Science fiction author Arthur Clarke once ruled that any sufficiently advanced technology is indistinguishable from magic. At the heart of “Foundation”, the Apple TV + series based on the novels of Isaac Asimov, is a similar idea: all sufficiently advanced mathematics is indistinguishable from prophecy.
But in this ambitious and drunken epic, this intriguing idea often gets lost in space. Like Trantor, the imperial capital of “Foundation” whose surface is buried under man-made layers, the core of the story ends up being enveloped in levels after levels of machines.
The instigating figure remains the same as in the saga Asimov began filming in the 1940s: Hari Seldon (Jared Harris), a “psychohistorian” who claims to be able to predict the future by calculating data on mass populations. (He’s the Nate Silver of space.) When his calculations determine that the ruling empire will collapse, the bearer of bad news and his followers are exiled to a planet in the dusty and cheap seats of the galaxy, where they work on a grand plan to shape the destiny of mankind and shorten the next era of chaos.
In an age when “following the science” has become a political statement, “Foundation” can play as a not too subtle commentary. Hari’s protege Gaal Dornick (Lou Llobell) comes from a world whose leaders condemn scientists as heretics and refuse to acknowledge the rising oceans. And Harris plays the visionary with the rectitude of a doomed prophet reminiscent of his turn as a Soviet scientist at Chernobyl.
This echoes the Atomic Age belief in Asimov’s books in the power of reason over superstition. But “Foundation” showrunner David Goyer is also willing to deviate from the source material. The Asimov Galaxy was largely a boys’ club, for example, so “Foundation” redefines key roles with women, including Gaal – as close to a central figure as the series, though it’s put on the sidelines in the middle of the season – and Salvor Hardin (Leah Harvey), a leader of the Foundation’s remote colony.
Elsewhere, the series adds or mixes story elements to create the kind of baroque storylines viewers are used to, like “Game of Thrones.” The role of the emperor is enlarged, to be precise, it is tripled. In the empire’s “genetic dynasty”, Emperor Cleon (conveniently an anagram for “clone”) has been reproduced for centuries as three people: the younger brother Dawn, the middle-aged brother Day, and the elderly brother. Dusk.
With each generation the oldest member of this living Sphinx riddle is ceremonially (and deadly) retired, a new baby emperor is unhooked from the cloning vat, Dawn is promoted from day to day to dusk. . (I told you there would be math.)
Lee Pace, sheathed in electric blue gladiator armor, plays a succession of Brother Days. His height as a villain in the morning runs the risk of ridicule – say, when an underling explodes like creosote in “The Meaning of Monty Python’s Life” – but he energizes an often stilted production.
In a way, the genetic dynasty and the Foundation are two solutions to the same dilemma: how to achieve ambitions that take longer to achieve than a human lifespan? For Cléon, the answer is to live in series. For Hari, it’s about crafting a plan that will survive him, in part by creating an almost Messianic myth around him. (Dealing with mortality is also the project of religion, yet another common thread in the series.)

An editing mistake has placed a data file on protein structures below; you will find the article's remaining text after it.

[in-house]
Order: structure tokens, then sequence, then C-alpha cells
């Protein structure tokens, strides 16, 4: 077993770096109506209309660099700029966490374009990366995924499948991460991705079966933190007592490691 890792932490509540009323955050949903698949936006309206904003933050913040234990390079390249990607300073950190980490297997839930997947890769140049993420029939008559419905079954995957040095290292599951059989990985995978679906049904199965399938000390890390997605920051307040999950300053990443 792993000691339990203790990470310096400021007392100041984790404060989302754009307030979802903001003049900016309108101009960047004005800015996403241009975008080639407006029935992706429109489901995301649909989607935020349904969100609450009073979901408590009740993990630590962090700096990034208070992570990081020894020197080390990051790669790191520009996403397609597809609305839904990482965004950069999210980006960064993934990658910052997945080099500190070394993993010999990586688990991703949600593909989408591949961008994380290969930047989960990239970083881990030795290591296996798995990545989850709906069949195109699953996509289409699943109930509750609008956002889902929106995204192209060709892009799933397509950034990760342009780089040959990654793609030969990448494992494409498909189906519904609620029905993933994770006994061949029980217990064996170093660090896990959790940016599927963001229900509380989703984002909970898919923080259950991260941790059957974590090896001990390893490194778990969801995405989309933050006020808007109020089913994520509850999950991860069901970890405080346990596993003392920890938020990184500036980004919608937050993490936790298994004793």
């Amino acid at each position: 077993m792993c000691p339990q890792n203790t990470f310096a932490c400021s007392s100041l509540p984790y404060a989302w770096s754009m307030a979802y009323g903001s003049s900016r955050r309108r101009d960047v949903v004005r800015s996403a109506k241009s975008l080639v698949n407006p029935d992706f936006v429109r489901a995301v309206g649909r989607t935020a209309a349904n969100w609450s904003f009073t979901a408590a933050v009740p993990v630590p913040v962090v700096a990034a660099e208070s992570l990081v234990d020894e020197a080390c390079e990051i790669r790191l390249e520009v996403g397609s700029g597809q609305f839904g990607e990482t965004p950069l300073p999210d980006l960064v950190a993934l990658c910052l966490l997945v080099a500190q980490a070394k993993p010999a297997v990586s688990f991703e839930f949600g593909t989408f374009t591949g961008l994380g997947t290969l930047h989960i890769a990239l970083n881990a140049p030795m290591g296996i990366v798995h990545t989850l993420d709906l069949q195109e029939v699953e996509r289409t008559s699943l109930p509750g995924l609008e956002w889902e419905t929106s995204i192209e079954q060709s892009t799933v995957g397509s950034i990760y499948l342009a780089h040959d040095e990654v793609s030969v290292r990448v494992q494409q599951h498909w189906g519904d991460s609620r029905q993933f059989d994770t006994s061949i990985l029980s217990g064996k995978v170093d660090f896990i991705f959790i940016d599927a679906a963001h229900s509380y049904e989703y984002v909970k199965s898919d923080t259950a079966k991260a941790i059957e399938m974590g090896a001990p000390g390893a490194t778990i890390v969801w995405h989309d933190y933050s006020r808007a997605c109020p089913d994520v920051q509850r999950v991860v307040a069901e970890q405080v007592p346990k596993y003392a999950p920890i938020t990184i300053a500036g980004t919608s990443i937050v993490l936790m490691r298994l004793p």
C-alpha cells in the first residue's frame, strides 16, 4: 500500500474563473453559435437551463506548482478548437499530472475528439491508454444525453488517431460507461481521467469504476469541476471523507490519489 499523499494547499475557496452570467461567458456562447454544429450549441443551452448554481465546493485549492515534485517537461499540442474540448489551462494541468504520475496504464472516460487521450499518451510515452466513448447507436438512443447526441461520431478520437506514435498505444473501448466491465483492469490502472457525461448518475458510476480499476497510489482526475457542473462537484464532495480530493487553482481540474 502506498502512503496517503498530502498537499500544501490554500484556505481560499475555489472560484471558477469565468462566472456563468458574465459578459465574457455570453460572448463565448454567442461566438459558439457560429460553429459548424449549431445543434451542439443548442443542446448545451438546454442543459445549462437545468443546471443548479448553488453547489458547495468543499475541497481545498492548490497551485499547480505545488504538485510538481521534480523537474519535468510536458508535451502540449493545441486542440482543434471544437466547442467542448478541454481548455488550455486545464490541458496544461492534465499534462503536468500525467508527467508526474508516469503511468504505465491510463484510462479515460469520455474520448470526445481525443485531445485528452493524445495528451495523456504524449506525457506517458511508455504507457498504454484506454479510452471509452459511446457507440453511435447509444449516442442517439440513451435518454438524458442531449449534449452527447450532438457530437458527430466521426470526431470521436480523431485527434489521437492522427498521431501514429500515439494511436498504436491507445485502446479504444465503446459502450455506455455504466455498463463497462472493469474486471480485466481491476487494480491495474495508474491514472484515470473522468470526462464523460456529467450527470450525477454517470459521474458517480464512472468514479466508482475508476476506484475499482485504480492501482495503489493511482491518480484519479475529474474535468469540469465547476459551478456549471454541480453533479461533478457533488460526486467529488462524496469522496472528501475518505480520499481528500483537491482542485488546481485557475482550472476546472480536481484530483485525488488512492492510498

But it is also the challenge of the “Foundation” itself. Its premise and Asimov’s plan suggest a story that must unfold over the centuries, mixing up the cast members, focusing more on larger systems of society than on individuals. Serial television, on the other hand, relies on audiences connected to specific characters over the long term.
The cloning device is a way to preserve characters through the ages; there are also more spoiler tricks. Other changes made by Goyer serve to translate Asimov’s talking idea novels into a spectacle of explosions and special effects.
For example, much of the 10-episode first season gets bogged down in a long history of terrorism and revenge that makes Salvor an action hero. The thriller sequences – involving an enemy straight out of the school of Klingon-Dothraki warrior society – most closely resemble what viewers expect from a sci-fi epic. And I found myself ignoring them more and more as the “foundation” lasted.
The images are certainly striking. There are spaceships with interiors like art installations; alien worlds with beringed and bemooned skyscapes; and a sort of mysterious giant rhombus that floats near Foundation camp like a menacing piñata, promising to open up and spread twists and turns and dei ex machina.
But there are things you can’t digitize: a surprise, a real laugh, the breath of a creative life. Underneath the shooter and the computer-generated imagery, there’s a much weirder show struggling to come out, about statistics and space popes, decadent clone emperors, and millennial robots.
OK, there is only one robot, but “Foundation” makes it count. As the unwavering helper of a long line of emperors, Demerzel (the name will ring a bell for die-hard Asimov fans), Finnish actress Laura Birn gives an eccentric performance that is both bafflingly mechanical and baffling. most vulnerable human in the series.
This and some of the weirder inventions of “Foundation” stylistically reminded me of “Raised by Wolves” from last year’s HBO Max drama of obsessive android motherly love. It wasn’t the best show of 2020, but he was so committed to his passion, so ready to open a vein and bleed some weird robot milk, that I was captivated even by his worst moments.
“Foundation” is more cohesive than “Wolves”, but less magnetic due to its concessions to sci-fi expectations. It could have been better, if only, like the followers of Hari Seldon, he had faith in the plan.